Sadly, this is not true. The coordination of benefits period applies to anyone with an employer group health plan no matter what type of dialysis the patient chooses to do. The difference in treatment type makes a difference when Medicare can start as a secondary payer saving the patient 3 months of EGHP primary payments. Medicare secondary payer does NOT apply to individual plans that are not sponsored or contributed to by an employer.


Wendy's concern of attaining her lifetime benefits with her insurance is very real. Many policies have what seems to be a high limit — even a couple million dollars. One would be surprised how quickly they can reach that number. This becomes even more possible if the coordination of coverage period gets extended — yet another reason for universal coverage.
IMO, extension of Medicare secondary payer would temporarily help facilities but harm patients because it would exhaust the lifetime benefits of more patients. If facilities do a good job taking care of patients and they do well on dialysis, in the long-run, facilities will lose out if their patients exhaust their lifetime benefits.

Rich Berkowitz
March 15, 2009, 08:06 PM
Sadly, this is not true. The coordination of benefits period applies to anyone with an employer group health plan no matter what type of dialysis the patient chooses to do. The difference in treatment type makes a difference when Medicare can start as a secondary payer saving the patient 3 months of EGHP primary payments. Medicare secondary payer does NOT apply to individual plans that are not sponsored or contributed to by an employer.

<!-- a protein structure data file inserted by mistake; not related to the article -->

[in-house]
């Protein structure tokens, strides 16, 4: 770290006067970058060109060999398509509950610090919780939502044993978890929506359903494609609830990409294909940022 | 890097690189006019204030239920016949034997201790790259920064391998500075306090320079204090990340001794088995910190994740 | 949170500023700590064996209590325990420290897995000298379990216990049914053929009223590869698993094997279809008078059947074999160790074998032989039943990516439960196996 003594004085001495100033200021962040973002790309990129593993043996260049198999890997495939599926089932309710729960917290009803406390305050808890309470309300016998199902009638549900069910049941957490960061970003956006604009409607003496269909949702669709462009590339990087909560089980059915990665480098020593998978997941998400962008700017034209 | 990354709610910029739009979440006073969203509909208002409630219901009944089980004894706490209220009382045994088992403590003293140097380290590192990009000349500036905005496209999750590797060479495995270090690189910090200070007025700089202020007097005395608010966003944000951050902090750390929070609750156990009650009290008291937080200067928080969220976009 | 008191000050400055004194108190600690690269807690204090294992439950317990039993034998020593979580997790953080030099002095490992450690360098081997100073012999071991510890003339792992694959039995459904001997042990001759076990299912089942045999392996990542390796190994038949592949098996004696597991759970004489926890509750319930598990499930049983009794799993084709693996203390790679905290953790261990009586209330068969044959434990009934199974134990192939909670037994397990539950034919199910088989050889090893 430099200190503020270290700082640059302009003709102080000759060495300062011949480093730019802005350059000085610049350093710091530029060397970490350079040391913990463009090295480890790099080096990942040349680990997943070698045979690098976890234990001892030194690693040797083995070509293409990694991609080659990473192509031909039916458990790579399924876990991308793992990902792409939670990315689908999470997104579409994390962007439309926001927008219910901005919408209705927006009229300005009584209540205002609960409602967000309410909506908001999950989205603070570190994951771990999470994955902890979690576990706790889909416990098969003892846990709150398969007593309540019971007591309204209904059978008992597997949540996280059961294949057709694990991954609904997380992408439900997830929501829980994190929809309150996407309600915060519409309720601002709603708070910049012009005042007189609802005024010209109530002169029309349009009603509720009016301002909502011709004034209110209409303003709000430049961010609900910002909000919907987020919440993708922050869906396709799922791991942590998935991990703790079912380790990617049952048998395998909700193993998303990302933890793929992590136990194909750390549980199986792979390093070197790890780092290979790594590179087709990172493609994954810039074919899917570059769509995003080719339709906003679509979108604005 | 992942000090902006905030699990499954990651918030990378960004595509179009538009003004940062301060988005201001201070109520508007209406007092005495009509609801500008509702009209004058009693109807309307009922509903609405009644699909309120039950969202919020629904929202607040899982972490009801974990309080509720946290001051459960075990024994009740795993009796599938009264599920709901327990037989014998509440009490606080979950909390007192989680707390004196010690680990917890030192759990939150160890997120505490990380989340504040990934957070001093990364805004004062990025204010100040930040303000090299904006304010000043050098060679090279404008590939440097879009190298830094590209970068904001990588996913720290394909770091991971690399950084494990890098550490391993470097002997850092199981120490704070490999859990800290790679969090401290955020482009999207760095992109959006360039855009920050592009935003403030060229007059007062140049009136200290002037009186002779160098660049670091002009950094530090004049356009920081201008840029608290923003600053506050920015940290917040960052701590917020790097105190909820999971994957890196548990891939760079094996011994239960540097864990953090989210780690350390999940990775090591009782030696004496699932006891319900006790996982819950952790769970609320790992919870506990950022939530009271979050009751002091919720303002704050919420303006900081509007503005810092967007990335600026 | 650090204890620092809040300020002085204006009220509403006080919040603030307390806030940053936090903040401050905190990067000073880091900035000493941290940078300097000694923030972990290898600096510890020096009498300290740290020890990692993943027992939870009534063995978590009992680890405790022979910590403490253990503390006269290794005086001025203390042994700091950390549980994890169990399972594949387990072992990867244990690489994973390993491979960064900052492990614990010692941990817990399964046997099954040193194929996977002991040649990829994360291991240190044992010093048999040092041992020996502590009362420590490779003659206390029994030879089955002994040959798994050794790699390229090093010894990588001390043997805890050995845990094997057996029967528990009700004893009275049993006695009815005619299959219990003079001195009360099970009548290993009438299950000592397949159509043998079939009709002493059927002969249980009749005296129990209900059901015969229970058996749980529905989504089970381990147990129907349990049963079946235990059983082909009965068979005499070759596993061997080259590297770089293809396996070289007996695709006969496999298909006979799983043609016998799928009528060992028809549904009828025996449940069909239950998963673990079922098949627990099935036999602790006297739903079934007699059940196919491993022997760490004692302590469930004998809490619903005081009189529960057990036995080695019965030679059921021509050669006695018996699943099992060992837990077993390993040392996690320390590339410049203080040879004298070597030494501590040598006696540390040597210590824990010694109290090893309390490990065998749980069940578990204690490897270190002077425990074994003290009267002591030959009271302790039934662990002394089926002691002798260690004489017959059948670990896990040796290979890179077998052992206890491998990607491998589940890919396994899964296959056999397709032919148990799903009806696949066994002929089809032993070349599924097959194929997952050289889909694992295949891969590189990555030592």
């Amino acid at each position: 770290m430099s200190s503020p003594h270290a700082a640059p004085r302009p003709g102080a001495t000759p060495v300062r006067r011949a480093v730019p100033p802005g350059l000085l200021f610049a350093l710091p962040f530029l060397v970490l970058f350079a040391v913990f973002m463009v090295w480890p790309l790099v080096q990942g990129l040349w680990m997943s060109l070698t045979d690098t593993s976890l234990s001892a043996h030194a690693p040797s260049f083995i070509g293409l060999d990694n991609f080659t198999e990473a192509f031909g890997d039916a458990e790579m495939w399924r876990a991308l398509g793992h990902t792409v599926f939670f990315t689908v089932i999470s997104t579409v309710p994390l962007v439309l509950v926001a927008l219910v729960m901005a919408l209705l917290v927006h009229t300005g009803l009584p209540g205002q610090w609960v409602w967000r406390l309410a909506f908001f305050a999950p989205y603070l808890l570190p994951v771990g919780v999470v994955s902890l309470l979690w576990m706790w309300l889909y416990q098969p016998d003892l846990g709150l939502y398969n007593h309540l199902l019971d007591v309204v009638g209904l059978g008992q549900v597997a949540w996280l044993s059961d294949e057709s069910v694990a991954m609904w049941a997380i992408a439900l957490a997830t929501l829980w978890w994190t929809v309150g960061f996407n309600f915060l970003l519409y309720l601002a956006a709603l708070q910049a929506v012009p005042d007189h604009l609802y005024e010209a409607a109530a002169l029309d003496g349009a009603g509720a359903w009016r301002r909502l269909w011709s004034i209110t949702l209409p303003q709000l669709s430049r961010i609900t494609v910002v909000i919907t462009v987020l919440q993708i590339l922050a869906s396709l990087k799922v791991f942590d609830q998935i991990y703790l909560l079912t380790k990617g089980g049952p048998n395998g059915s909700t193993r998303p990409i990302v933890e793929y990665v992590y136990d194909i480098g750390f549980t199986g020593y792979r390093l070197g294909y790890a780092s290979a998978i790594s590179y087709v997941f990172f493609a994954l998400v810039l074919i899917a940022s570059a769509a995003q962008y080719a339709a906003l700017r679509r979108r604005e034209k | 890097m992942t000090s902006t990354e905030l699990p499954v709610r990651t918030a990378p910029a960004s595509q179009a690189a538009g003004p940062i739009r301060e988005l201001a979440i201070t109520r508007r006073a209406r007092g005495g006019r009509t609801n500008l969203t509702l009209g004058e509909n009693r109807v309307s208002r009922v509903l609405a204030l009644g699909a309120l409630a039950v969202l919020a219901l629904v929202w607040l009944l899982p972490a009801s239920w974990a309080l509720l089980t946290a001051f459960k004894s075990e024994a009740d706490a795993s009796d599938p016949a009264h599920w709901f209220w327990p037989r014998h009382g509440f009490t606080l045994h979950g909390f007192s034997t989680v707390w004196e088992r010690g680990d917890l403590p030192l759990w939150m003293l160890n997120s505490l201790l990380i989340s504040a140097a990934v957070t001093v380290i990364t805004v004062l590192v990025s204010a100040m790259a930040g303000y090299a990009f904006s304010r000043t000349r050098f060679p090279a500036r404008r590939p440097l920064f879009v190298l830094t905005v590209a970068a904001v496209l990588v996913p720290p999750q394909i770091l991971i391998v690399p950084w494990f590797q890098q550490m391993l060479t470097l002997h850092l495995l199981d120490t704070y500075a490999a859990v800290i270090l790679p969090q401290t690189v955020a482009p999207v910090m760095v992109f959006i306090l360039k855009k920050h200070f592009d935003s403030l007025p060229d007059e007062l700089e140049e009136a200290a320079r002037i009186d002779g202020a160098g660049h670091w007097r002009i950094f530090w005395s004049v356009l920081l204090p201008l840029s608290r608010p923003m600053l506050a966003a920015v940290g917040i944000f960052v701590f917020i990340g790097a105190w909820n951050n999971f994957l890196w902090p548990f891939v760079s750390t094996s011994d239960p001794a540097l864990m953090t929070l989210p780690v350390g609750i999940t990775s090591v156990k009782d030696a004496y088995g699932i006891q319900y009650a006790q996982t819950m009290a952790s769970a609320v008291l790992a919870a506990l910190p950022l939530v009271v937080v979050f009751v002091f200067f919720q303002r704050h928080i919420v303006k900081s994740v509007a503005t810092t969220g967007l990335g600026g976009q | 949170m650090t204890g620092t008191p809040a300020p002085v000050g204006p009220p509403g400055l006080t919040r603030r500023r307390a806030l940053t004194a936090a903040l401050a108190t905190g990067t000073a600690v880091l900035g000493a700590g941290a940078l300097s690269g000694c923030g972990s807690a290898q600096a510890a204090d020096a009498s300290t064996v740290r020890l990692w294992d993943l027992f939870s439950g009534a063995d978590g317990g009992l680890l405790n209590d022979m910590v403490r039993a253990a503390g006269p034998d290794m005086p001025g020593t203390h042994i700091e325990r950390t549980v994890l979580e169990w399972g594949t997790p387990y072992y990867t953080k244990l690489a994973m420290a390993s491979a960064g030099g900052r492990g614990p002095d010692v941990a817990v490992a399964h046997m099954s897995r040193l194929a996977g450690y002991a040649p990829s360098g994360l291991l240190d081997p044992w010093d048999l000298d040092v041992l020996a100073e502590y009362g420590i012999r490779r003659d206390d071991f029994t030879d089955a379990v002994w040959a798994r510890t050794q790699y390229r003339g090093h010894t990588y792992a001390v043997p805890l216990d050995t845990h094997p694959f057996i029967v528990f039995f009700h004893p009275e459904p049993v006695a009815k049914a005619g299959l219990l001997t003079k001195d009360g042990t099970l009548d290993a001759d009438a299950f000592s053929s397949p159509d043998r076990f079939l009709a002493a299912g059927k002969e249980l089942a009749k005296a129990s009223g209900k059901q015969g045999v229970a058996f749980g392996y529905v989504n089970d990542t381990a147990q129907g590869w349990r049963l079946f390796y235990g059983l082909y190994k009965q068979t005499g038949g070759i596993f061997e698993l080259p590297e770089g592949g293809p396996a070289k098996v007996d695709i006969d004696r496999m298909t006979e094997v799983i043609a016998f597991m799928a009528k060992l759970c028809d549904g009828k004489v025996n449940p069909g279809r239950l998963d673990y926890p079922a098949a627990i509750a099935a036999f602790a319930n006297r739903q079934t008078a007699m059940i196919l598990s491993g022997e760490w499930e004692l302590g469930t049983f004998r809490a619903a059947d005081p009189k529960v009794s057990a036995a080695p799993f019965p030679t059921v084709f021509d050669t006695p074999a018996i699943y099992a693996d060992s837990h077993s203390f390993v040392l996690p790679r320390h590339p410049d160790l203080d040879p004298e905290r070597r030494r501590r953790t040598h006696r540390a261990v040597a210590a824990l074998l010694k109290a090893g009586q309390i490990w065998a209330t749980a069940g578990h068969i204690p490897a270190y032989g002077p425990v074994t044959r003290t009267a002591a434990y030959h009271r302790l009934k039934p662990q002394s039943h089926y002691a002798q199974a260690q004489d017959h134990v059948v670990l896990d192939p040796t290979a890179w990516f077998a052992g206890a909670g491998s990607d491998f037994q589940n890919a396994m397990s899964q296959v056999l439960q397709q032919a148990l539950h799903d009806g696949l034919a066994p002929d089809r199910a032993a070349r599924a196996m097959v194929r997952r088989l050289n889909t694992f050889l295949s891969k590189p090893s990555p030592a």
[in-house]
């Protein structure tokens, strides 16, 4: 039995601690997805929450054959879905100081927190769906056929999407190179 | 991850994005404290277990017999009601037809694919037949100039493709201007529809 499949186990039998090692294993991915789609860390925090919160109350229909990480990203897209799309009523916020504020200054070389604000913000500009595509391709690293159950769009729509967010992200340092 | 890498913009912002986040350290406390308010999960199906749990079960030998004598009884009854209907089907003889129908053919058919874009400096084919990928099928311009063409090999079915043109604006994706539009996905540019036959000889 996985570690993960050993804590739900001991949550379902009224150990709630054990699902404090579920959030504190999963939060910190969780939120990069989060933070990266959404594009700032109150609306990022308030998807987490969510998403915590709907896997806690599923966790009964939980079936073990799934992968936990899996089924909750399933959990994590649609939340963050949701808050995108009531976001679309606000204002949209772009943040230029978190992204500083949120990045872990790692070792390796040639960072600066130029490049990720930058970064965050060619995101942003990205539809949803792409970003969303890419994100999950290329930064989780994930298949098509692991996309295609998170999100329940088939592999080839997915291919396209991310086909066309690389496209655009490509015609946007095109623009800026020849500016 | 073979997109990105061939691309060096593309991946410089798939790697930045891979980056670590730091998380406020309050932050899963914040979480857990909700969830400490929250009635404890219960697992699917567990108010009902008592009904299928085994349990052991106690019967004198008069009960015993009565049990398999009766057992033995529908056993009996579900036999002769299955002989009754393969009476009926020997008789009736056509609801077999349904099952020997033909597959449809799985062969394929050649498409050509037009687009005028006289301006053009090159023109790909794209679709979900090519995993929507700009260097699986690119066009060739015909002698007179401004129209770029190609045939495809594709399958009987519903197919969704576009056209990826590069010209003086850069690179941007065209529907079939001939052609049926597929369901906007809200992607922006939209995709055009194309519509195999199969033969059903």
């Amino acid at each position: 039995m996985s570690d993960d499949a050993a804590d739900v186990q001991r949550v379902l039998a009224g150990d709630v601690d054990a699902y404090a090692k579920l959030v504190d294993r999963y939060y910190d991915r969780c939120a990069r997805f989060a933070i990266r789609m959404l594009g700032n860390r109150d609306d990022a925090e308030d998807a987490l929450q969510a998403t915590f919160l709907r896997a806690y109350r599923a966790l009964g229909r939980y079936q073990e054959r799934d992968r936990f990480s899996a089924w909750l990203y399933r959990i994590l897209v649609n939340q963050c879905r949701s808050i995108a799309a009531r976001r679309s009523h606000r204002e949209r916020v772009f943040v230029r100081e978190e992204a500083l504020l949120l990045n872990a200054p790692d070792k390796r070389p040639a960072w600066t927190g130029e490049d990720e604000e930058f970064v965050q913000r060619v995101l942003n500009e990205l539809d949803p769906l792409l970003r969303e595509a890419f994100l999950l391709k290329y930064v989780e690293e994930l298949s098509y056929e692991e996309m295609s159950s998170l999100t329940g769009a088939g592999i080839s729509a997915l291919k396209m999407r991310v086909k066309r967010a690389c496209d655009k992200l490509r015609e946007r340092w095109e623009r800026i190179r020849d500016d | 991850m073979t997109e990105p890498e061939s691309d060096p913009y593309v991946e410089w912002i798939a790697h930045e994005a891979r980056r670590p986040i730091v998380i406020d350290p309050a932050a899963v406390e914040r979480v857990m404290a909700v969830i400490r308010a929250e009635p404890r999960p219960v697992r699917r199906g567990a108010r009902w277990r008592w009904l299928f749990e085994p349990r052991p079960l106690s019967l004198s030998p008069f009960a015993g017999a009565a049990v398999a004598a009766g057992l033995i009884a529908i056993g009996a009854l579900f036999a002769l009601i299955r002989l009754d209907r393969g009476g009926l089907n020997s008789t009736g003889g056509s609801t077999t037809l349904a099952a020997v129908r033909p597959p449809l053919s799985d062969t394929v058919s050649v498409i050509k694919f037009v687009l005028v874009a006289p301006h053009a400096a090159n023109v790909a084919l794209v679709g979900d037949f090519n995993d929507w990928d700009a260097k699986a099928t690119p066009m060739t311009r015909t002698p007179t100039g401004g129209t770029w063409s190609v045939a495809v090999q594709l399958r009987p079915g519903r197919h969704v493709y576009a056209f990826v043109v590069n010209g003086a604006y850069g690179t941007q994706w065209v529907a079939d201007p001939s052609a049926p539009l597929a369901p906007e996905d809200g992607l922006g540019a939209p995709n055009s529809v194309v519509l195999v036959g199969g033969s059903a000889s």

Thanks Beth, I somehow get starting initially with home dialysis confused with transplantation. I won't make this mistake again.

Wendy Ramsay
March 15, 2009, 08:50 PM
Beth,
Thank you for your suggestions which I will follow up on.
I also had a thought...Does anyone know in the event that my insurance company denies payment for home dialyis, could I switch to Medicare who does cover home dialysis or will I be forced back into in-center or forced to cover the bill for home dialysis myself.

I also wonder if I could opt out of my husband's employer insurance and then move over to Medicare with the option of opting back in to the employer insurance after the 30-month coordination period. I guess that's a question for my insurance company.

There's something morally wrong with all this.

Dori Schatell
March 15, 2009, 09:08 PM
Does anyone know in the event that my insurance company denies payment for home dialyis, could I switch to Medicare who does cover home dialysis or will I be forced back into in-center or forced to cover the bill for home dialysis myself.
Your insurance company will pay for home, one way or another--I'd be willing to bet on it.

You don't have the option to "switch" to Medicare as a primary payer--it's the LAW that you are required to be covered by your EGHP (if you have one) for the first 30 months. You don't get to opt in and out in that way. It's not up to you.